Taylor-Joy is the heart of this movie, and holds her own with McAvoy’s electric performances. She is economical in her expressions, conveying much without overdoing it. She makes you care about her character in a deeper way than most thrillers manage.

Most thrillers barely pay service to the character in jeopardy. Not so with Split.

Here the characters are absolutely integral to the story.

Betty Buckley is the third star of the film with a great turn as Kevin’s psychiatrist, Dr. Fletcher. It seems that one of Kevin’s personalities has been emailing her, trying to stop Kevin from doing something very, very bad. The way Shyamalan slowly builds the suspense as Dr. Fletcher tries to suss out which personality she is talking to, and what’s going is pitch perfect.

Split marks a well-earned comeback for Shyamalan, and I’m hoping that it erases any doubts people had about his ability to still make great movies. At the very least, it provides a great third act with Shyamalan playing another role we love to root for — the comeback kid.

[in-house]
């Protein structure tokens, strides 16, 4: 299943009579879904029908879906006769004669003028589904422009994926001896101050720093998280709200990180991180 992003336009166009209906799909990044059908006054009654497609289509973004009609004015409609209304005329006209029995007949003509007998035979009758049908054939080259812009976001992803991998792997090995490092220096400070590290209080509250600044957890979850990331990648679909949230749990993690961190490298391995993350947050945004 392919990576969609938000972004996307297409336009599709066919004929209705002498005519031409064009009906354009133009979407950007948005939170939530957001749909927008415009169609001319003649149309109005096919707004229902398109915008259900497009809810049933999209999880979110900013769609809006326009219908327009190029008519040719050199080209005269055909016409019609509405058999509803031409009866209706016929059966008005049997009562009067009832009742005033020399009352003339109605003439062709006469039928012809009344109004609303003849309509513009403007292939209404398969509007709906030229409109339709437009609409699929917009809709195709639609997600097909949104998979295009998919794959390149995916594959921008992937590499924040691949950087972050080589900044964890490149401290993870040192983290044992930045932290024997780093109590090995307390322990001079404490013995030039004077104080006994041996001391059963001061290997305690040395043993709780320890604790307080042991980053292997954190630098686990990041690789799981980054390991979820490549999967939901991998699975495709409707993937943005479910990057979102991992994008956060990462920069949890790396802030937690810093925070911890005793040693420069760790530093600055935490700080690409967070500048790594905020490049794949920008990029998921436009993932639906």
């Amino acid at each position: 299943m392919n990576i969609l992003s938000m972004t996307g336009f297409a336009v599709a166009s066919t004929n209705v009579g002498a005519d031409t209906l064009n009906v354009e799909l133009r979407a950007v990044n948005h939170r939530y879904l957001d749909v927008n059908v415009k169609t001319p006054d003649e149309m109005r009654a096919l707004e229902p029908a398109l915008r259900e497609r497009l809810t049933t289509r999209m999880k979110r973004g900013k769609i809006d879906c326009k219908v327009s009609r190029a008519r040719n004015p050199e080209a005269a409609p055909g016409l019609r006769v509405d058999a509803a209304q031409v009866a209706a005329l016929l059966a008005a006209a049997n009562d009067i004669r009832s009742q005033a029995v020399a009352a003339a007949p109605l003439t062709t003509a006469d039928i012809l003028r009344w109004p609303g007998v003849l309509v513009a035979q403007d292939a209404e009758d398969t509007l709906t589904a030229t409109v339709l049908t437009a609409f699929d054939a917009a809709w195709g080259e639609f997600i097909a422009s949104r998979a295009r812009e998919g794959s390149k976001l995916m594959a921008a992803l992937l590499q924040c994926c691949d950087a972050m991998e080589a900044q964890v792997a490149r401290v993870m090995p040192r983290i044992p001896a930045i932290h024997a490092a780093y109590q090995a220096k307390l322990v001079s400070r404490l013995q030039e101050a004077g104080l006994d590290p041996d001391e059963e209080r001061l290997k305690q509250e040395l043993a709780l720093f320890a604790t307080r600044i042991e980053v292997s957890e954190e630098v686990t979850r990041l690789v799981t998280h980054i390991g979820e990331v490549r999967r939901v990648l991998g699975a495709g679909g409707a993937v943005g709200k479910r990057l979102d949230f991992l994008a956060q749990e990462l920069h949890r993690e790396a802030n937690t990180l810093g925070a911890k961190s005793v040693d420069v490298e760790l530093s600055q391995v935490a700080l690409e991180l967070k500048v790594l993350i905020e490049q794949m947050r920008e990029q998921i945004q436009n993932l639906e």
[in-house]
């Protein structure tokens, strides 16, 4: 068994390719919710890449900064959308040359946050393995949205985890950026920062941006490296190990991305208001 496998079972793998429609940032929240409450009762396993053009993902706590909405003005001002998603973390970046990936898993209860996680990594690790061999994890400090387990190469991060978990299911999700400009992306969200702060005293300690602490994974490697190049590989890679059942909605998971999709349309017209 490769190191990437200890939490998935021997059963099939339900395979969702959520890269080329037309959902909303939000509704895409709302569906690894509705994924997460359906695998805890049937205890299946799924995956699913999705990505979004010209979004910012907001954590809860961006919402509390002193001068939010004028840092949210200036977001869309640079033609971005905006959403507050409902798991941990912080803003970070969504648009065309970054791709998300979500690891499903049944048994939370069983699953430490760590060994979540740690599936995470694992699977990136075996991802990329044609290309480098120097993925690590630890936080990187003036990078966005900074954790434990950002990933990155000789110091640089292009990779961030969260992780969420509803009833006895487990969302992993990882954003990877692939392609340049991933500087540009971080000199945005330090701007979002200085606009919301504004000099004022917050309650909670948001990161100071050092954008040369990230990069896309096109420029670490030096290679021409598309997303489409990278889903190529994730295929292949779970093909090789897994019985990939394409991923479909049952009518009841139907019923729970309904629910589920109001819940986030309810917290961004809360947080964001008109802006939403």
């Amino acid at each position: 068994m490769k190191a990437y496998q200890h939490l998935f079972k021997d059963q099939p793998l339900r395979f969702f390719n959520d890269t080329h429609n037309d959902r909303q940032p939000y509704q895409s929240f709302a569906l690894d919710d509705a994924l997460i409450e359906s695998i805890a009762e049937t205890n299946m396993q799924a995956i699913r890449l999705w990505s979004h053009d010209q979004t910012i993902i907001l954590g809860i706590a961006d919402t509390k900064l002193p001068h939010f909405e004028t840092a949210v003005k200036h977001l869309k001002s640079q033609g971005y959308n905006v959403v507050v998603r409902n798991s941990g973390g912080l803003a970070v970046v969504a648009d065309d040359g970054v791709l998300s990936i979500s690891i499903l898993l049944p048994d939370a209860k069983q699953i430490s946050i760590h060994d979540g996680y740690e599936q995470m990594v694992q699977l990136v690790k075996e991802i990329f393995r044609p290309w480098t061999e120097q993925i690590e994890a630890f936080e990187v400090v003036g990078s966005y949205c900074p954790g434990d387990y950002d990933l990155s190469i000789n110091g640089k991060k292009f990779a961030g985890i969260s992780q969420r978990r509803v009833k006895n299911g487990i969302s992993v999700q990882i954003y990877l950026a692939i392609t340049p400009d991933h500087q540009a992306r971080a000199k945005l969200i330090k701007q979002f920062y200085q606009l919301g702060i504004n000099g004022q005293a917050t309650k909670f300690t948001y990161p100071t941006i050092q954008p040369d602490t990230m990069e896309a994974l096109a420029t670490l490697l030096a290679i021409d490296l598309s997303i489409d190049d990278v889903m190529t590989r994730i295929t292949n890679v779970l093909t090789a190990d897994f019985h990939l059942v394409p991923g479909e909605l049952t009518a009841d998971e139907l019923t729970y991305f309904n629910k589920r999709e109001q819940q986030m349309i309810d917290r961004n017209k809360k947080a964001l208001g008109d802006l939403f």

Here’s to hoping this third act will be a long and storied one.

Now, here’s two side notes that didn’t fit in anywhere else above:

Note 1: Taylor-Joy has also been approached to play Magik in a possible The New Mutants movie. I’m excited to learn that a) there is actually a New Mutants movie in the works and b) she might play one of my favorite characters.

Note 2: Holy shit, there is one awesome thing about this movie that I REALLY want to talk about! No, not a twist ending. I can’t say anything without spoiling one of the cooler moments of the movie, but you’ll know it when you see it, and you’ll be all, “Hell yeah!” when you do see it. I might talk about it in a special podcast episode or something, as it’s really too cool to not talk about.

So, what is your favorite Shyamalan film?

Did you see Split? What did you think (without spoilers)?

7 thoughts on “M. Night Shyamalan is Back — Review of Split

Add yours

  1. Haven’t seen it yet, but your review makes me want to go see it. I really love Shyamalan movies, though I do agree that some of his earlier movies were a lot better then then later movies. Not that they weren’t good, just not as good maybe? I’m glad the new one is getting good reviews.